Workers in their 30s hardest hit by recession as they earn £2,100 less than in 2009


WORKERS in their 30s are earning £2,100 less a year than people who were their age when the financial crisis hit a decade ago.

In fact, with the average salary still sitting seven per cent below its pre-crisis peak, today’s 30-39-year-olds are the ones that were hit the hardest by the recession.

 People who were in their 20s during the recession have been hit the hardest in terms of earnings

Alamy

People who were in their 20s during the recession have been hit the hardest in terms of earnings

They saw their wages fall by a whopping 11 per cent after the financial crisis hit in 2008, a fall which has left their earnings “permanently scarred”, a new report by the Resolution Foundation think tank says.

Overall, the average pay levels for all workers also remain three per cent lower than pre-crisis levels.

The youngest workers were hit the hardest because they had their first jobs as the economy went south, meaning many employers cut down on recruitment drives or offered lower salaries to those starting out.

Meanwhile, pensions are often also considered less reliant on pay.

 How the financial crisis has hit your wage depending on how old you are
How the financial crisis has hit your wage depending on how old you are

Yet there are now signs of strengthening pay for those in their 20s today, with wages across the UK increasing again.

In its latest Earnings Outlook, the Resolution Foundation also found that workers who ditched their current employer and moved jobs received a 4.5 per cent pay increase on average, compared to only 0.5 per cent for those who stayed loyal.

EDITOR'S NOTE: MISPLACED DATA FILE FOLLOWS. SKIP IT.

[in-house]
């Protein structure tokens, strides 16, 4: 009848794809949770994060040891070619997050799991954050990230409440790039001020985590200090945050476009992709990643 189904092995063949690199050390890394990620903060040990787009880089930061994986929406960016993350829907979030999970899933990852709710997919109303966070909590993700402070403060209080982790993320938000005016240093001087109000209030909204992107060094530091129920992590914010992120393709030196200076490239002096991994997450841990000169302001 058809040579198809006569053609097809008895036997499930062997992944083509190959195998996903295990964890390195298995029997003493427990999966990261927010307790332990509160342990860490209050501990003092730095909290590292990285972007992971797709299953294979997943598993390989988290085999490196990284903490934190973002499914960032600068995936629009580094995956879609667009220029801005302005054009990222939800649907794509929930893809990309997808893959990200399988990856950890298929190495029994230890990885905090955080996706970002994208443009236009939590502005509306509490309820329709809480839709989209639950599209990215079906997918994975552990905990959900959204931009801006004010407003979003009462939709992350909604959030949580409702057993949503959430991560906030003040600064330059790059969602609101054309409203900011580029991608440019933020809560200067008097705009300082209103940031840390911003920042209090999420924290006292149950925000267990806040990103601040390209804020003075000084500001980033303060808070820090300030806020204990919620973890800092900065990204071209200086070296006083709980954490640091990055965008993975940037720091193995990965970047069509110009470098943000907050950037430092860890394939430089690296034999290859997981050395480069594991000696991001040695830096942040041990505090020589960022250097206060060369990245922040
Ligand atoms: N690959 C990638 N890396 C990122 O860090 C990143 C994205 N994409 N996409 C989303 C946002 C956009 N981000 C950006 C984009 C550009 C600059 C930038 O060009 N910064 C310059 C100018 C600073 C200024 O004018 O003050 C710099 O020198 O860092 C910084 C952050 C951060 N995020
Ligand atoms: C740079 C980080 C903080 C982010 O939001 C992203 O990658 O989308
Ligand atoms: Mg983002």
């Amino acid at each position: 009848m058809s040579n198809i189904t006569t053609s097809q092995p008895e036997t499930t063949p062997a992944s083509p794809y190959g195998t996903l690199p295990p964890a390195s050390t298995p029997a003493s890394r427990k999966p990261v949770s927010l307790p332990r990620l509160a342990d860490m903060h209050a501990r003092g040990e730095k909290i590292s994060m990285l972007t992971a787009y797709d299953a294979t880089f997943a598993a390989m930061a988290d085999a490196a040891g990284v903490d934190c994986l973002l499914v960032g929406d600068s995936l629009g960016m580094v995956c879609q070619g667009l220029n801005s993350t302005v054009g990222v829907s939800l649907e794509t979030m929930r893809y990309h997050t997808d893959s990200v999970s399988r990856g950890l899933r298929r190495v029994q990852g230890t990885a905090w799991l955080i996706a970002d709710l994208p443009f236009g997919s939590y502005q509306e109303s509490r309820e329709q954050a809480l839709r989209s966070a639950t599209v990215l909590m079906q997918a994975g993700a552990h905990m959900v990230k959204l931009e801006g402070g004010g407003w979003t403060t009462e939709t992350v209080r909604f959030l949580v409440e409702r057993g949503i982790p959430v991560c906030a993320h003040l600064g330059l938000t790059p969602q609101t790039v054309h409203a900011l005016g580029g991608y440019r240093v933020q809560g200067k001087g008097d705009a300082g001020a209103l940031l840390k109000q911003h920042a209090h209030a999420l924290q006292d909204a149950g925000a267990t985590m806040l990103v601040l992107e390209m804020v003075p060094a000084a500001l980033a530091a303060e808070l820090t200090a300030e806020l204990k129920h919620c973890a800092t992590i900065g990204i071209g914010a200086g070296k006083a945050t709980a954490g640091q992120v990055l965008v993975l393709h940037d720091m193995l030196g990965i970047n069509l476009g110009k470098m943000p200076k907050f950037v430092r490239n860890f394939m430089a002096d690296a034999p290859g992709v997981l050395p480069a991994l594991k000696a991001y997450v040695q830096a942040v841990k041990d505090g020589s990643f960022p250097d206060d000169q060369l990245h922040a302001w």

Nye Cominetti, economic analyst at the Resolution Foundation, said: “Young people are often hit hardest in recessions.

“In the wake of the financial crisis young people received a bigger hit to their pay packets than anyone else, with wages shrinking by more than 10 per cent between 2009 and 2014.”

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How to ask for a pay rise

BELOW are ten top tips for negotiating a pay rise.

  • Ask at a strategic time – for instance an annual performance review
  • Be upfront and honest with your manager and explain your situation in a private meeting
  • Be clear on your reasons for asking – have you taken on any new responsibilities?
  • Be confident, you need to show that you believe you deserve any rise
  • Highlight some key success points you have had over the past 12 months that have helped the company to achieve its objectives.
  • If you think you’re underpaid, research what people within your job role are paid in your local area and bring these in to demonstrate to your manager
  • Be specific about what salary you would like and how you came to that number
  • Be ready to negotiate, and make sure you consider other perks such as flexible working
  • Keep your emotionals in check. Make sure you stay professional at all times
  • Be prepared to look elsewhere if a pay rise isn’t offered.

“This pay squeeze was particularly painful as it came at the start of their careers, when people usually move jobs frequently, gain new skills and see their earnings grow rapidly,” Cominetti added.

“As a result, workers who came of age during the financial crisis are now in their 30s, and are earning far less than thirtysomethings did before the crash.

“But an increasingly tight labour market is finally starting to deliver a pay recovery and whether this continues to build momentum in 2019 will depend in large on what happens with Brexit.”

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Average earnings are at their highest level in a decade while record numbers of people are in work, it was revealed in December.

Some workers are also set for a pay rise in April 2019 – here’s all you need to know about it and the National Living Wage.

Meanwhile, a report says younger workers should be spared from paying National Insurance to help them catch up with wealthy older people, a report has said.

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